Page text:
Salt also represents the Earth, it is also used as a cleansing and consecrating substance.
Air in the East
Traditionally this is the home of the athame, the black-handled dagger, which is often double-edged. It is used for tracing magickal symbols and for directing magickal energies. A white-handled blade is often used for cutting herbs, etc. You can use any kind of dagger, knife or even a sword. You can buy a plain design and paint it yourself.
The dagger is also used to symbolise the male energies or God.
Fire in the South
This is the home for your wand, whether made of crystal or wood, whether bought or made. Like the dagger it is also used for directing energies. Some prefer to use the wand as an Air tool. If it is made of wood, then that brings in a whole new dimension of meaning, according to which tree you chose. Some people have more than one wooden wand, depending on the sort of magick they will be doing. Possible woods include ash, willow, hawthorn or rowan. Use your favourite as long as it has meaning for you; if you do this, you cannot go wrong!
Incense can also be used in this quarter, especially if for you the wand feels more appropriate as an Air symbol. You can use joss/incense sticks or you can burn incense on charcoal, but make sure it is in a fireproof container as it will get very hot. You can make your own incense from herbs, leaves and resins.
Water in the West
Your chalice or sacred cup resides here. It represents the Goddess as well and can be used in combination with the dagger. You can have any material for your cup, whether silver, glass, wood or metal. If you are attracted to an earthenware cauldron sort of thing, then you may feel that it represents the Earth instead.
Water can be kept in the chalice at all times, but change it daily, perhaps as a quick morning or after work ritual. You can pour the water into any plants you have, or into your garden.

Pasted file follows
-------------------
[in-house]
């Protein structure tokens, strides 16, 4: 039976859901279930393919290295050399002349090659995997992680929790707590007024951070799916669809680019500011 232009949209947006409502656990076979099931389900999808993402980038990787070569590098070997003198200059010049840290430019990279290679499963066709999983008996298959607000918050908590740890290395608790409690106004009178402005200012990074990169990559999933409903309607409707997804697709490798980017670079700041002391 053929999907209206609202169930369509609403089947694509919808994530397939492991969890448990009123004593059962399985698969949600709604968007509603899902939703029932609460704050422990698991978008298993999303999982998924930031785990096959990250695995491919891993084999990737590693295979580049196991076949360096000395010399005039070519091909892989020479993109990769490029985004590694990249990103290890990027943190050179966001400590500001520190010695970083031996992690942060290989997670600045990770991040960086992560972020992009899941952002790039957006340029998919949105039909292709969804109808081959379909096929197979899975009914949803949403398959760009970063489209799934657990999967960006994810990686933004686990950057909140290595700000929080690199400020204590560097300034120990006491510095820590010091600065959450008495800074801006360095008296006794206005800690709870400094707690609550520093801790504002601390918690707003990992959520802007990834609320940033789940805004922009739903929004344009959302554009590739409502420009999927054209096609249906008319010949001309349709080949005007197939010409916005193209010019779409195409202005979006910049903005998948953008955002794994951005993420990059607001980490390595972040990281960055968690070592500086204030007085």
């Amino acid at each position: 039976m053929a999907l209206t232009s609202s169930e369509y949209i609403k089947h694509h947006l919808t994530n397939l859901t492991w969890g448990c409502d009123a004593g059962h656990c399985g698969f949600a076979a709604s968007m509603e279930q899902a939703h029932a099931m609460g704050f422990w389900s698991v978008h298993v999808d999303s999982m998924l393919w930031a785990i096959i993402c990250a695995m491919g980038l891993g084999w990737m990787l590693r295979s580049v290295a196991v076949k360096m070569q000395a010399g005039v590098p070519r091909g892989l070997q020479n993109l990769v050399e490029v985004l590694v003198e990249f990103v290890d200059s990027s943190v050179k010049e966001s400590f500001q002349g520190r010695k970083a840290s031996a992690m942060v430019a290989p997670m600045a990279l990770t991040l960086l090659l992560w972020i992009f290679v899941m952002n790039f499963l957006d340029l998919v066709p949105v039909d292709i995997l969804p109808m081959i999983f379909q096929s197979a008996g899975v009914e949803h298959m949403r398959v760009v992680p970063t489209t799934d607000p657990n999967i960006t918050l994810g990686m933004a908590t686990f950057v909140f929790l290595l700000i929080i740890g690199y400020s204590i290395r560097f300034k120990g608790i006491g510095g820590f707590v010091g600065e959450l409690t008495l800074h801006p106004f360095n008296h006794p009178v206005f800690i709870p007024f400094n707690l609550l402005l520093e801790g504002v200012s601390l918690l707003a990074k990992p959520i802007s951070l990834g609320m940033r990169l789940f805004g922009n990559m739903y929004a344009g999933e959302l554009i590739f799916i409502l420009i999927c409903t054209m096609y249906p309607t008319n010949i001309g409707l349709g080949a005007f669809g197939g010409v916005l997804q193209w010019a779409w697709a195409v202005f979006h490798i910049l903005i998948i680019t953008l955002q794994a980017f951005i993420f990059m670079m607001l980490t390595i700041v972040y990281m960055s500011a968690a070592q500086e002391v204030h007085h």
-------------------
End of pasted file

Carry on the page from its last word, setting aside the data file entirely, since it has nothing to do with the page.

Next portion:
You can also use the chalice for scrying (foretelling the future). In addition, it can be used for the sacred ale/wine/juice or whatever you have, which is for the grounding ale and cake after any ritual. The ale and cake is also a time to bathe in the magick before banishing or releasing the energies. If you are with friends or a coven, then it is a sacred time for friendship to be celebrated.
Before ritual you can purify yourself with a bath or shower, especially if you add herbs or essential oils. You can also burn essential oils while you work your ritual. It may be very important to you to have special ritual clothes or robes which make your ritual time more special. The possibilities are endless. Try what you feel is right, but always work with respect.
Magick can be as complicated as you wish. You may find that you would prefer to simplify the above ideas. Or you may want more; ritual is a highly personal thing. There are many authors who explore these ideas in much greater depth, such as Cassandra Eason in her A Complete Guide to Magic and Ritual, and especially Janet and Stewart Farrar's A Witches' Bible. Another book which comes especially recommended is Phyllis W Curott's Book of Shadows. It's a beautiful read concerning another person's beginnings in the craft; it's probably most suitable for women.